Yet McCain quickly found that it was difficult to turn the clock back. He wrote the GOP version of a stimulus bill, hoping the Democrats would compromise on spending. But they didn't. McCain didn't have a big role to play on health care and seemed to have lost his enthusiasm for combating climate change, believing Democratic proposals were too expensive. Moreover, he had to be more cautious than usual about the way he voiced his opposition. It was so easy now for his motives to be misinterpreted. McCain "understands the role he's been assigned" as one of the "strongest voices of the loyal opposition," says Graham, one of McCain's closest allies. "He realizes when he speaks, people listen closer, and they try to assign sentiment to every adjective, so I think he picks his adjectives carefully." Another confidant, who asked not be named discussing his friend's motivations, says McCain "doesn't want to look like a sore loser who comes out swinging because he lost," but also really wants to support Obama if he "does the right thing" on Afghanistan.
Obama could use Republican backing for his war policy. Yet it would be natural for the president to be wary of counting on the GOP to support him over the long haul. Just as many Democrats supported the Iraq War before it became a disaster, then regarded it as "Bush's war," many Republicans will surely be determined to make Afghanistan "Obama's war" if things get worse. Both Graham and Robert Kagan, a former McCain adviser and senior associate at the Carnegie Endowment for International Peace, think the administration hasn't done enough to reach out to McCain. "I'm not sure the Obama administration realizes how close the Republican Party has come to just going into direct and total opposition to [White House policy on] Afghanistan, and just saying it's Obama's war," Kagan says. "And I would say that McCain has singlehandedly held the line against that."
But Afghanistan also gives McCain an issue that he can fully address without holding back. As the ranking member of the Senate Armed Services Committee, he can give long opening statements during hearings and get attention for his views. More than that, people know his track record. He called for a surge in Iraq long before it was popular, and has long advocated a stronger effort in Afghanistan.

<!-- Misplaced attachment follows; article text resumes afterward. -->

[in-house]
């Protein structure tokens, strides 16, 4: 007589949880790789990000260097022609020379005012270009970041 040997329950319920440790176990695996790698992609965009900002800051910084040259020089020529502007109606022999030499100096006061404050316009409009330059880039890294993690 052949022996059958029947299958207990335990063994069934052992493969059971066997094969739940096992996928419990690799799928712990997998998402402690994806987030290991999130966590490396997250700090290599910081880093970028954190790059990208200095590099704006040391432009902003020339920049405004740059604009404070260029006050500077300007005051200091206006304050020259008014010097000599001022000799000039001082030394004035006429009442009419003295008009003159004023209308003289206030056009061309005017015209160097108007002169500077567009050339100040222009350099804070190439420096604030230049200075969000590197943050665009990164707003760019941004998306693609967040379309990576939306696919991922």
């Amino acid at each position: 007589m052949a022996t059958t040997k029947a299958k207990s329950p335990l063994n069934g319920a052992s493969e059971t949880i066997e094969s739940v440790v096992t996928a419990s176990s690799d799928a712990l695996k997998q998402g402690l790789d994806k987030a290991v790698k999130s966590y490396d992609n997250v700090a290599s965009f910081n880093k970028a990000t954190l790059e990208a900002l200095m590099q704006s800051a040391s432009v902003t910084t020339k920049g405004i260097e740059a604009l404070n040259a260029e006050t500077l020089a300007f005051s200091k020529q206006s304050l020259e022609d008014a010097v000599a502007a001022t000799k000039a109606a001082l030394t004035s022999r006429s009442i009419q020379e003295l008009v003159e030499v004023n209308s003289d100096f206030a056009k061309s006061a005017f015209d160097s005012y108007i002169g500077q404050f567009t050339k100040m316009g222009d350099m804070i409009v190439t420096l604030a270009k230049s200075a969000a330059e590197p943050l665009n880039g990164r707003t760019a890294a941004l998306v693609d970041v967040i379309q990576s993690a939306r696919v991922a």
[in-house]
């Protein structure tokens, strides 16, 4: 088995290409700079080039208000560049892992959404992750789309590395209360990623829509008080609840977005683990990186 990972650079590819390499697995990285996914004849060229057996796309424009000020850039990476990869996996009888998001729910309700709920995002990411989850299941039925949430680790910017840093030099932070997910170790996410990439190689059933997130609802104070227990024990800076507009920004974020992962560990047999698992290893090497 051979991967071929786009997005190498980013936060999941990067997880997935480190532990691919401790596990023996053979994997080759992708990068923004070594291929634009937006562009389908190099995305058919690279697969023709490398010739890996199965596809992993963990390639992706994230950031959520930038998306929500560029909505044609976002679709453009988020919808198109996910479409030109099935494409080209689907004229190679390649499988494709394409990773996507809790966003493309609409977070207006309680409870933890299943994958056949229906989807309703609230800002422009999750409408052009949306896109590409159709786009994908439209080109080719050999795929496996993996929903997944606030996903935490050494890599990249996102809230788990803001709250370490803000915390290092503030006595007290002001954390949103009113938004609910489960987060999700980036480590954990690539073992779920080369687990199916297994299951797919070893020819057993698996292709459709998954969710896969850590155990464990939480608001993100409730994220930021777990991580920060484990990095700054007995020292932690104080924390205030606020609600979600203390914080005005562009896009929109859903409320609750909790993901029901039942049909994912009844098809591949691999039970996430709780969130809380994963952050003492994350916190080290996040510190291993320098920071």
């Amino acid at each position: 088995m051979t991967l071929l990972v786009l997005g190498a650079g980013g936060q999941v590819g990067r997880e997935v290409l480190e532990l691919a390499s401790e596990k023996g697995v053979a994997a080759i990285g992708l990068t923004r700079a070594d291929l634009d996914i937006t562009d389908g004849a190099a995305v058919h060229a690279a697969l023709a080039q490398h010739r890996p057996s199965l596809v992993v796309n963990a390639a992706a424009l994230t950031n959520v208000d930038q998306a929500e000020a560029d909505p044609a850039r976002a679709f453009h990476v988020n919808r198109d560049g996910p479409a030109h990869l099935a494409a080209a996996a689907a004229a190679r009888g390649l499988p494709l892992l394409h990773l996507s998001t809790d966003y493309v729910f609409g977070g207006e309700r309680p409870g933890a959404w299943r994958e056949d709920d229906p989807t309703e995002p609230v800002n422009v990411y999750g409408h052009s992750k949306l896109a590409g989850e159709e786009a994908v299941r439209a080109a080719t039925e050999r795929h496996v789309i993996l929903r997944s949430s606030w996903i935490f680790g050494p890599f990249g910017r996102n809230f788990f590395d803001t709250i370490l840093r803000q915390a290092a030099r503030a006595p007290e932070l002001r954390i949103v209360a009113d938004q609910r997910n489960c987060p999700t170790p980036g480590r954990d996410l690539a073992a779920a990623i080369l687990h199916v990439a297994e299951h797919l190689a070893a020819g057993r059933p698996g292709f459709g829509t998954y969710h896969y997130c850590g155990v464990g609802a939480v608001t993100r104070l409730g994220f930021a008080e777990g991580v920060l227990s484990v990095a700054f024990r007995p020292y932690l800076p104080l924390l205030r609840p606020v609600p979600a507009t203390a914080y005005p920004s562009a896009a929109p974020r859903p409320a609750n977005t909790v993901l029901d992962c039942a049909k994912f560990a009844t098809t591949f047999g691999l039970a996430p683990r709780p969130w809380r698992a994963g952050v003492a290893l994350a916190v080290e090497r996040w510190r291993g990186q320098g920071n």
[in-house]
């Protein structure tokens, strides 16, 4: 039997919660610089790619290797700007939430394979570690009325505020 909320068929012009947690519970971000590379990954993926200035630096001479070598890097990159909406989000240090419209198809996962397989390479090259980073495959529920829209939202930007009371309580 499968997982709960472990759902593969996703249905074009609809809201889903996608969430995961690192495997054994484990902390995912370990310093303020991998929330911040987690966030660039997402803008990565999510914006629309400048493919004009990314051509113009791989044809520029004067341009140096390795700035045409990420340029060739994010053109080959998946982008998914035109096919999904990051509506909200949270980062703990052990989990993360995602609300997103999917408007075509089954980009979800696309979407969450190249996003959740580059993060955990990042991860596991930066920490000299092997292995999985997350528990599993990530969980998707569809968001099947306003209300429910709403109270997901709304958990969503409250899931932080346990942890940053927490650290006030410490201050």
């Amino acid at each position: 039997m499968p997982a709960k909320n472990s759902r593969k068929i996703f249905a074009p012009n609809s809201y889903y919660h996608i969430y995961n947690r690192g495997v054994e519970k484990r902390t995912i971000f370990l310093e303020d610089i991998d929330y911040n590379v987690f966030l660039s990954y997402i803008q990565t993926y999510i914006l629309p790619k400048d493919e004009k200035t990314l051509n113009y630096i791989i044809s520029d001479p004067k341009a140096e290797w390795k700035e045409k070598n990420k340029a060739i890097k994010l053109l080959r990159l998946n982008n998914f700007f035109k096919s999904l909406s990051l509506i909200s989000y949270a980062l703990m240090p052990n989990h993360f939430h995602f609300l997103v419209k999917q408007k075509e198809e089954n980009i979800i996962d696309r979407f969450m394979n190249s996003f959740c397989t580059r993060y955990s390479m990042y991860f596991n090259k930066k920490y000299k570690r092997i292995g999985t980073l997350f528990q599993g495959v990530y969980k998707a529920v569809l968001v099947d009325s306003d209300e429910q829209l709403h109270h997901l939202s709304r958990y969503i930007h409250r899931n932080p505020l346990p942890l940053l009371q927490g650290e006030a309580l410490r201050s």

Obama favors setting a time to begin a drawdown in large part to send a strong signal to allied Afghans that they need to start taking control of their own destiny. The July date, and the influx of troops and trainers, are incentives for Afghan leaders "to get their act together," says White House spokesman Robert Gibbs. McCain speaks instead of pursuing the Iraq model, where a government regarded as weak and corrupt was bolstered by a troop surge, as well as a strong diplomatic effort to win over Sunni Arab tribes. He favors benchmarks for success, "rather than to threaten action which would basically turn the country over to the enemy."
Yet even during the NEWSWEEK interview, McCain had positive things to say about Obama's "admirable" troop decision. He was proud that he'd defended Obama's surge in a TV appearance with Fox's Sean Hannity. He said he'd like to help Obama win popular backing for the surge. Had he been president, he might have sent 40,000 troops instead of 30,000, but if Gen. Stanley McChrystal was OK with 30,000, McCain could live with it. The president "has a problem with his own base," McCain said more than once. "I've played a role in convincing my Republican friends and colleagues and supporters that this isn't Obama's war, this is America's war. I really think his problem is with the left."